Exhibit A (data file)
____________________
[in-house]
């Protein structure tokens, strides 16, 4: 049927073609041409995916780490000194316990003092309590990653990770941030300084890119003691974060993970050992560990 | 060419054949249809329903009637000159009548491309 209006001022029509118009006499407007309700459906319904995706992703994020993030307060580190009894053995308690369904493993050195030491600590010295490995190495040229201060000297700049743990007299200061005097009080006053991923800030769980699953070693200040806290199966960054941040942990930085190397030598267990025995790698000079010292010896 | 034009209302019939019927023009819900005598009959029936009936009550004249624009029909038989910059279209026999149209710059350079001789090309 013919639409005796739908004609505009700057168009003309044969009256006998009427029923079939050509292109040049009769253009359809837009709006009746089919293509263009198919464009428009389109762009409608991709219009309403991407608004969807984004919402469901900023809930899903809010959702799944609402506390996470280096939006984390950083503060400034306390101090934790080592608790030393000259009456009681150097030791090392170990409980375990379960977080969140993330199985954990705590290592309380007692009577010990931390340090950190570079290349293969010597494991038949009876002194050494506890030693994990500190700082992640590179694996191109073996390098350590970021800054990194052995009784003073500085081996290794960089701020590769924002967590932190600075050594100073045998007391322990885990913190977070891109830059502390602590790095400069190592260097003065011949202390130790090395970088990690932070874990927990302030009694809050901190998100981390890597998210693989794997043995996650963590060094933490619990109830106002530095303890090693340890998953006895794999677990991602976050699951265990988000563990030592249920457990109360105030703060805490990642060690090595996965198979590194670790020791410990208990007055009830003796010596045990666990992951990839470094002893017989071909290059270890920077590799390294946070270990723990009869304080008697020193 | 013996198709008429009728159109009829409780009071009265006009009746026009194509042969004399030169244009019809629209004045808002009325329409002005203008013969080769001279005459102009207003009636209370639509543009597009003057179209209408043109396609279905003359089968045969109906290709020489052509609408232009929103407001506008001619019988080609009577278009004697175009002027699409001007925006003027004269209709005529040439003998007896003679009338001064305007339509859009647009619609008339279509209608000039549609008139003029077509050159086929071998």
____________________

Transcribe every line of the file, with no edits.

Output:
[in-house]
């Protein structure tokens, strides 16, 4: 049927073609041409995916780490000194316990003092309590990653990770941030300084890119003691974060993970050992560990 | 060419054949249809329903009637000159009548491309 209006001022029509118009006499407007309700459906319904995706992703994020993030307060580190009894053995308690369904493993050195030491600590010295490995190495040229201060000297700049743990007299200061005097009080006053991923800030769980699953070693200040806290199966960054941040942990930085190397030598267990025995790698000079010292010896 | 034009209302019939019927023009819900005598009959029936009936009550004249624009029909038989910059279209026999149209710059350079001789090309 013919639409005796739908004609505009700057168009003309044969009256006998009427029923079939050509292109040049009769253009359809837009709006009746089919293509263009198919464009428009389109762009409608991709219009309403991407608004969807984004919402469901900023809930899903809010959702799944609402506390996470280096939006984390950083503060400034306390101090934790080592608790030393000259009456009681150097030791090392170990409980375990379960977080969140993330199985954990705590290592309380007692009577010990931390340090950190570079290349293969010597494991038949009876002194050494506890030693994990500190700082992640590179694996191109073996390098350590970021800054990194052995009784003073500085081996290794960089701020590769924002967590932190600075050594100073045998007391322990885990913190977070891109830059502390602590790095400069190592260097003065011949202390130790090395970088990690932070874990927990302030009694809050901190998100981390890597998210693989794997043995996650963590060094933490619990109830106002530095303890090693340890998953006895794999677990991602976050699951265990988000563990030592249920457990109360105030703060805490990642060690090595996965198979590194670790020791410990208990007055009830003796010596045990666990992951990839470094002893017989071909290059270890920077590799390294946070270990723990009869304080008697020193 | 013996198709008429009728159109009829409780009071009265006009009746026009194509042969004399030169244009019809629209004045808002009325329409002005203008013969080769001279005459102009207003009636209370639509543009597009003057179209209408043109396609279905003359089968045969109906290709020489052509609408232009929103407001506008001619019988080609009577278009004697175009002027699409001007925006003027004269209709005529040439003998007896003679009338001064305007339509859009647009619609008339279509209608000039549609008139003029077509050159086929071998």